Pardon Me, Do You have a BLACK Senator?

Is Tim Scott right?  Are liberals the real racists in America?  To the uninitiated, the Tim Scott that I refer to is Senator Tim Scott of South Carolina.  Recently, Senator Scott appeared with former President Donald Trump after Trump’s victory in the New Hampshire Primary.  At least two other aspirants to the running mate role on the presumptive GOP ticket were also present, Vivek Ramaswamy, and Marjorie Taylor-Greene.  

To say that the three Republican MAGA-Scouts were demonstrating obsequiousness would probably go unchallenged, even by the scouts.  (Yes, I could have called them all lawmakers, but Ramaswamy isn’t one.  I could have called them all gents, but MTG isn’t one, and I could have called them all caucasian…but Tim Scott isn’t one.)  And there’s the rub.  Does it matter that Tim Scott is not white, while serving in a party, and hoping to serve a candidate for the Presidency, who is openly a white supremacist? 

These definitions and categories can be tricky and confusing.  Ramaswamy is a Republican, and he isn’t white, but he is a caucasian.  Do any of those things matter?  Being white seems to matter in the GOP.  Being not white seems to matter for different reasons.  Those reasons typically are things like, gaining admission to this country, and how long you can stay, under what circumstances, etc.  It matters in the GOP that a wall constructed on the Southern border, because that is from whence the brown people come.  They don’t say it exactly like that, but not saying it is a distinction without a difference.  As yet, no one has suggested putting a fence on the Northern border.  Is that racist?  

Liberals and conservatives both seek a better society.  I think that would go unchallenged.  However, what they seek, and how they would attain it seems to each to be at the cost of the other.  Liberals prefer broad fairness and access as fundamental to the freedom that they think necessary for a free society.  Conversely, conservatives prefer individual liberty as fundamental to the society that they seek, and they will establish their own level of access and/or fairness.  Who’s right here?  What came first, the chicken, or the egg/coop/collective?  

I watched Senator Scott stand behind Donald Trump, and then walk up and declare his “love” for Trump, in jest, sure.  Characterize it however you think necessary.  One thing it certainly was was obsequiousness.  Is that racist of me?  I saw some headlines later of the event, and the right of center outlets, like Fox News, are calling the descriptions of the event “attacks” and “racist.”  I thought, maybe, someone had referred to Scott as an ‘Uncle Tom’, or maybe a ‘house nigger’.  I have seen those bandied about in previous cycles.  So, I looked.  All I did find, and all Hannity showed on his program were Al Sharpton saying that it was “humiliating”, and Susan Glasser asking what Scott was afraid of.  She asked, “is he afraid that Donald Trump would punch him ni the nose…”. Was that racist?  I’m trying, but I don’t see it.  Senator Scott eventually said that it is about any Black person presuming to “get out of line”, and “think for himself…”. He called this “intimidation”, and attached a racist motivation for doing so.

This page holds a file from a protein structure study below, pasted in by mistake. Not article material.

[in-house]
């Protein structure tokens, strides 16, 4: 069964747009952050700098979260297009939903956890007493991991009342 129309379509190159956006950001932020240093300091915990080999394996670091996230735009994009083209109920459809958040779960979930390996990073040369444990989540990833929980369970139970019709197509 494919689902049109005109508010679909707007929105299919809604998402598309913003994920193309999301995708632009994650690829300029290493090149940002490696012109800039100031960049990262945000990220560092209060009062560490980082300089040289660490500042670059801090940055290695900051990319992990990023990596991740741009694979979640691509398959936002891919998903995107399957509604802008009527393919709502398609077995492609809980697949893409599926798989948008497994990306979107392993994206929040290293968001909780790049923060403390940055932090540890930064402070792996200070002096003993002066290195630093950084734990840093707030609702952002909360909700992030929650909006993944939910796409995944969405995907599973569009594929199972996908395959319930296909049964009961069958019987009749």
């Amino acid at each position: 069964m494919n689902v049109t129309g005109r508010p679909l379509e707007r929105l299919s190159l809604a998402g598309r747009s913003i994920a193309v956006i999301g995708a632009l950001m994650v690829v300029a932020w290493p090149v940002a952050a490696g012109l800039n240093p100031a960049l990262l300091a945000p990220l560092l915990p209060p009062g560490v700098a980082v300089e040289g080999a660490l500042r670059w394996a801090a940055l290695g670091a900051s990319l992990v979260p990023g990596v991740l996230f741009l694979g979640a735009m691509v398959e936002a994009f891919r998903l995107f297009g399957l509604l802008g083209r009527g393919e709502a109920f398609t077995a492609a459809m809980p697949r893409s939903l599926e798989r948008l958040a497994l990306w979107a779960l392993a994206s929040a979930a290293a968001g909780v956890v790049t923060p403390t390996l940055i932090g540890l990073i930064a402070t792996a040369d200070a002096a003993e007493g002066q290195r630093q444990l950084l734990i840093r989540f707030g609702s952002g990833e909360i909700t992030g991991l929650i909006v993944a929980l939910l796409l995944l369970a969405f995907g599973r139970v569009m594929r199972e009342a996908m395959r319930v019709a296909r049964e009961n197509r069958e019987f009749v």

I’m open to a good argument, but frankly, I don’t see one here.  I have thought for myself my entire life.  My parents told me that it was my right, and I trust them on that.  They told me how they voted, but they never told me how to vote.  I vote like they would, but that is coincidental, and not a result of instruction or indoctrination.  I would not vote for the modern GOP for more reason than I could stand to list here.  I will say, however, that a white supremacist, Christo-fascist regime is not in my interest as a Black man, nor is it in the interest of freedom broadly, in America or the world.  I feel quite comfortable and confident of that view.  That said, I know people who vote Republican see the world, their vote, and their citizenship differently from me.  Personal power is an individual thing to them, and authoritarianism suits them.  I get it.  Somehow they see carving out their own safety and well-being in a society headed by a deeply flawed man who has already stated that he would be “a dictator”.  (Forgive me if I ignore the “one day” caveat.  That’s an absurdity). 

Tim Scott may believe Trump when he says such things.  He may also not believe him, but assume that because of his association with Trump, and his willingness to be obsequious, that his prospects are better than mine.  Is he right to say that liberals like me are the real racists?  I can’t see it.  I’ll say this though, I will stand with anyone who will stand with me, and cooperate on a free and fair society.  I think it is humiliating how Senator Scott will prostrate himself to a man such as Donald Trump, whose numerous ethical failings defy enumeration.  I would find it equally humiliating if Scott had done so with Idi Amin, or Papa Doc Duvalier.  But, as these sticky confusing  categories go, I get the sense that Papa Doc and Idi Amin would have the good taste to not be white supremacists.  Why can’t Tim Scott?  Is that racist?